William Harvey at the Royal College of Physicians

The Royal College of Physicians in London, which celebrates its 500th anniversary later this year, is currently staging a small exhibition devoted to one of its most celebrated former Fellows. William Harvey was a prominent member of the College in the 17th century, when he was also personal physician to Charles I.  In 1628 he … Continue reading William Harvey at the Royal College of Physicians

Mr Trought’s tobacco enema

In June 1828 the Lancet published a pair of short case histories that contemporary readers must have found rather confusing. Printed on the same page, they both dealt with cases in which a strangulated hernia had been treated with a tobacco enema (yes, really: an infusion of tobacco administered via the anus). In the first … Continue reading Mr Trought’s tobacco enema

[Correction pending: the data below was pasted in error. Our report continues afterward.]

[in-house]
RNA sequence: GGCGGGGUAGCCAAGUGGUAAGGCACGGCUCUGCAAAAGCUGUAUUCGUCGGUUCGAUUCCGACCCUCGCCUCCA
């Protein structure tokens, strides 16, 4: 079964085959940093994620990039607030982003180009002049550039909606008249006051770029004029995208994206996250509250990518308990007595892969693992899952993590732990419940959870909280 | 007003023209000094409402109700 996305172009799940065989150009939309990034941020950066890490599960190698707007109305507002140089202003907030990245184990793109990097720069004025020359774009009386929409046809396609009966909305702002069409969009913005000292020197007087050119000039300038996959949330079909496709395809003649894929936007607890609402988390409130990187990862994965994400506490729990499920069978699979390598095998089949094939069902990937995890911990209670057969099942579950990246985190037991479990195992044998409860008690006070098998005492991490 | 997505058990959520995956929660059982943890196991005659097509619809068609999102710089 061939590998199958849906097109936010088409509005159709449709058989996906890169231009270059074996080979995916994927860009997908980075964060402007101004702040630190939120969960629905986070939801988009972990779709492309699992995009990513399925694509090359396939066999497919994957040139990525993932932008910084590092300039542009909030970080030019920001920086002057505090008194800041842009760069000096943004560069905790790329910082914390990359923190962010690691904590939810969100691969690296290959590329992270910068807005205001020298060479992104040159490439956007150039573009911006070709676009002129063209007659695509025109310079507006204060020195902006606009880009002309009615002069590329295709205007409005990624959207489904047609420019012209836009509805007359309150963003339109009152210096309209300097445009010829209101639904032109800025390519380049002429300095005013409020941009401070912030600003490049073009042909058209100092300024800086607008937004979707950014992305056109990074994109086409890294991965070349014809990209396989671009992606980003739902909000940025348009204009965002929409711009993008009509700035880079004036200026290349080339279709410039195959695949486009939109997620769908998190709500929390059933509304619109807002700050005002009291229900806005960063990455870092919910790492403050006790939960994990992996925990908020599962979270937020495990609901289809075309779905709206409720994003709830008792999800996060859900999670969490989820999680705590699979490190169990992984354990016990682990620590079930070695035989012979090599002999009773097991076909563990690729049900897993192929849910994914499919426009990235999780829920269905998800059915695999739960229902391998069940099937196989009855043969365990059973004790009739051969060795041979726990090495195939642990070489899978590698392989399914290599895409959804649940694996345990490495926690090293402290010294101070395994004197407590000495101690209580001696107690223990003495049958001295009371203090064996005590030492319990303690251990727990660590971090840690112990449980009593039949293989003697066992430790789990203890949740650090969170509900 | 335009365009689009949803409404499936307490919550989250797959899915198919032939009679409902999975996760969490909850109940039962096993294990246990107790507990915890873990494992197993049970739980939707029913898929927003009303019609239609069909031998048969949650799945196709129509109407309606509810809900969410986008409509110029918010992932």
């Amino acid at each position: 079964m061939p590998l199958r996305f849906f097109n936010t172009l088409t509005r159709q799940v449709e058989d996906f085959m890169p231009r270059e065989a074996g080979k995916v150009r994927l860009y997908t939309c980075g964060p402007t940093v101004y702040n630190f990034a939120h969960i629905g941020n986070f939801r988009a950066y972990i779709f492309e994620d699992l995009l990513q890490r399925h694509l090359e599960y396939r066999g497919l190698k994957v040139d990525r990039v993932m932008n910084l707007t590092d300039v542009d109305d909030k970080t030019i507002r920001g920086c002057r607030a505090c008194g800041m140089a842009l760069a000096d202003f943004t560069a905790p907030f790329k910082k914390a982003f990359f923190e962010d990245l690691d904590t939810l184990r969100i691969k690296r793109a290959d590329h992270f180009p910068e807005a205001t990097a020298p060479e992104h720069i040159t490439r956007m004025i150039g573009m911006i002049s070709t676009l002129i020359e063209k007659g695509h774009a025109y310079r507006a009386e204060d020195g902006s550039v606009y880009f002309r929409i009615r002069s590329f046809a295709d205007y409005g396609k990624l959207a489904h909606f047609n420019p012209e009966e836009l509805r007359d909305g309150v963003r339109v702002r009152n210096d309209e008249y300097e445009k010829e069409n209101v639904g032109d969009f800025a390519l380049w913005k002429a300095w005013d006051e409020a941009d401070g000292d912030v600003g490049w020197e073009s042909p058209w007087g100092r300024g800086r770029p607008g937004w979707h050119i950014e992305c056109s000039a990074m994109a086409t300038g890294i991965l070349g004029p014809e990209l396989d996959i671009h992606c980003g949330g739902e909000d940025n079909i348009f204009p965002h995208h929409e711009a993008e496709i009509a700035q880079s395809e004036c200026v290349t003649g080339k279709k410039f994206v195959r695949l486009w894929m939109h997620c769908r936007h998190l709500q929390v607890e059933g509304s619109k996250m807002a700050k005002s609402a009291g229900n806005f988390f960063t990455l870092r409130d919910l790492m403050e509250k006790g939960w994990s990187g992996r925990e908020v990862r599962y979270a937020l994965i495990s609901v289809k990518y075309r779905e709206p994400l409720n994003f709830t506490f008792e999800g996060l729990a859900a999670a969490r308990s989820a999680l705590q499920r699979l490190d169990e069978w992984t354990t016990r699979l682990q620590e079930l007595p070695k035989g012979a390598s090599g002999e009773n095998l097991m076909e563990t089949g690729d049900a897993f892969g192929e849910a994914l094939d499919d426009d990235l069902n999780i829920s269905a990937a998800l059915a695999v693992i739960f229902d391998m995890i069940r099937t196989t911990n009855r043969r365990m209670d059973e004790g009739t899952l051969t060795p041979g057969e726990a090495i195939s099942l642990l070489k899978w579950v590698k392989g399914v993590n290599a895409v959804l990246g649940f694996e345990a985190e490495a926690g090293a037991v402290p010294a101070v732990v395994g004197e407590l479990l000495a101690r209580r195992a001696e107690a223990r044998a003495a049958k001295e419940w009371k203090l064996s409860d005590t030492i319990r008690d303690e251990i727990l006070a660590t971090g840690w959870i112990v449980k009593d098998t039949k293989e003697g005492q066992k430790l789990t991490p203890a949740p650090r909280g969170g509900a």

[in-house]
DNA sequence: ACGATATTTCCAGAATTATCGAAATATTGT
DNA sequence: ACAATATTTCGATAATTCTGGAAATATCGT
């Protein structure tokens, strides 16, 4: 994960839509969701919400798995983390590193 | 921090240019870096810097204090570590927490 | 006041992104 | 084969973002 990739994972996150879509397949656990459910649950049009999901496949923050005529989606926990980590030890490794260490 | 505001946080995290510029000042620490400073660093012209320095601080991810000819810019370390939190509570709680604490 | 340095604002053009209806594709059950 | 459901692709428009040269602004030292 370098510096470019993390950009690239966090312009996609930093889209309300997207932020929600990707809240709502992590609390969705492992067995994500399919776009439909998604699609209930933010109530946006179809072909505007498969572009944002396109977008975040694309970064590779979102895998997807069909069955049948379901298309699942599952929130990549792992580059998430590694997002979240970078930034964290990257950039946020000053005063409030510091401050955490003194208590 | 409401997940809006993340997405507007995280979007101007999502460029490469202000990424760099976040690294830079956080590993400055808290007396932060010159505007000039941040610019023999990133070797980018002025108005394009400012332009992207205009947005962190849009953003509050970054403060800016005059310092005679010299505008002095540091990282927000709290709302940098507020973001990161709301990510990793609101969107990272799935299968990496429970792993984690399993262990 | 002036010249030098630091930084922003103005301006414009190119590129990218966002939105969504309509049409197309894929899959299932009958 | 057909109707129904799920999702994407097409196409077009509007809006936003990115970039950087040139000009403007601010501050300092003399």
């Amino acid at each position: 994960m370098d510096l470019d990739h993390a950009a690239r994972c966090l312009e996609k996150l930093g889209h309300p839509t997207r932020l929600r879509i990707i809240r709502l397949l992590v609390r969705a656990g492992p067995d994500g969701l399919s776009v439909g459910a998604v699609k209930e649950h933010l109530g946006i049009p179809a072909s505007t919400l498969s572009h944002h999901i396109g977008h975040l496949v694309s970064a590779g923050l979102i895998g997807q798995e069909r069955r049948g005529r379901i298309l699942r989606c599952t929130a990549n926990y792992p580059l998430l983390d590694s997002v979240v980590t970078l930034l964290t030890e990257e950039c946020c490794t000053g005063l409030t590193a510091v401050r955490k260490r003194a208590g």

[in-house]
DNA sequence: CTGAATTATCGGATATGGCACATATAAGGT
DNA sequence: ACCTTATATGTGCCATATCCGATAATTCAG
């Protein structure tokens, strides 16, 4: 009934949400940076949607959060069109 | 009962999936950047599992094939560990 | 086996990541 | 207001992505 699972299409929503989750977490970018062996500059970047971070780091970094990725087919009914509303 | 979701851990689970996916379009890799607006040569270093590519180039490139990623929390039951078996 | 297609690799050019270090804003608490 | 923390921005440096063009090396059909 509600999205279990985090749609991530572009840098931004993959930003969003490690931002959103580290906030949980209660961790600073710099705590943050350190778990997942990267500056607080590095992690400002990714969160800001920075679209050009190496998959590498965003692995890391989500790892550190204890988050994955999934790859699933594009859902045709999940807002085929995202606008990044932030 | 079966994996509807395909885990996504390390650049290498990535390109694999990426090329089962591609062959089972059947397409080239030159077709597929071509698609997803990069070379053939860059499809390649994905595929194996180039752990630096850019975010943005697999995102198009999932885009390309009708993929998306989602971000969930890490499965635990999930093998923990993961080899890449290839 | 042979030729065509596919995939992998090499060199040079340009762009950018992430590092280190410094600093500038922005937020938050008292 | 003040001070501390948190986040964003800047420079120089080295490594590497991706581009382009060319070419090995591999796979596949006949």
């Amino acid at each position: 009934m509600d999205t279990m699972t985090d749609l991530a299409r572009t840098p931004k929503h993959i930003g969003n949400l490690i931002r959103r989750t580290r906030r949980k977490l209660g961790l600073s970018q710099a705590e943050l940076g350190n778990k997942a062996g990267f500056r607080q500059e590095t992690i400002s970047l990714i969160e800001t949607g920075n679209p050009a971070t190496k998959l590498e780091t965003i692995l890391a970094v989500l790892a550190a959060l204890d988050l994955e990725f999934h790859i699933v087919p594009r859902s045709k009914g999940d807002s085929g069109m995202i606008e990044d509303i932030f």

Plagiarising the past

In 1850 a doctor from New Buckenham in Norfolk, Horace Howard, submitted this short case report to The Lancet: The patient, Maria N— aged twenty-three years, had experienced for a long time much irritation about the kidneys and urinary apparatus, for which different palliative remedies were administered, but with little relief. The patient was lost … Continue reading Plagiarising the past

The spermatorrhoea alarm

In 1843 the Provincial Medical Journal published a landmark paper by Dr W.H. Ranking from Suffolk. It was a ‘landmark’ in that it was the first full-length publication in English to discuss a new disease that was soon to become the scourge of the male population: spermatorrhoea.  Or, in plain English, involuntary ejaculation. The person … Continue reading The spermatorrhoea alarm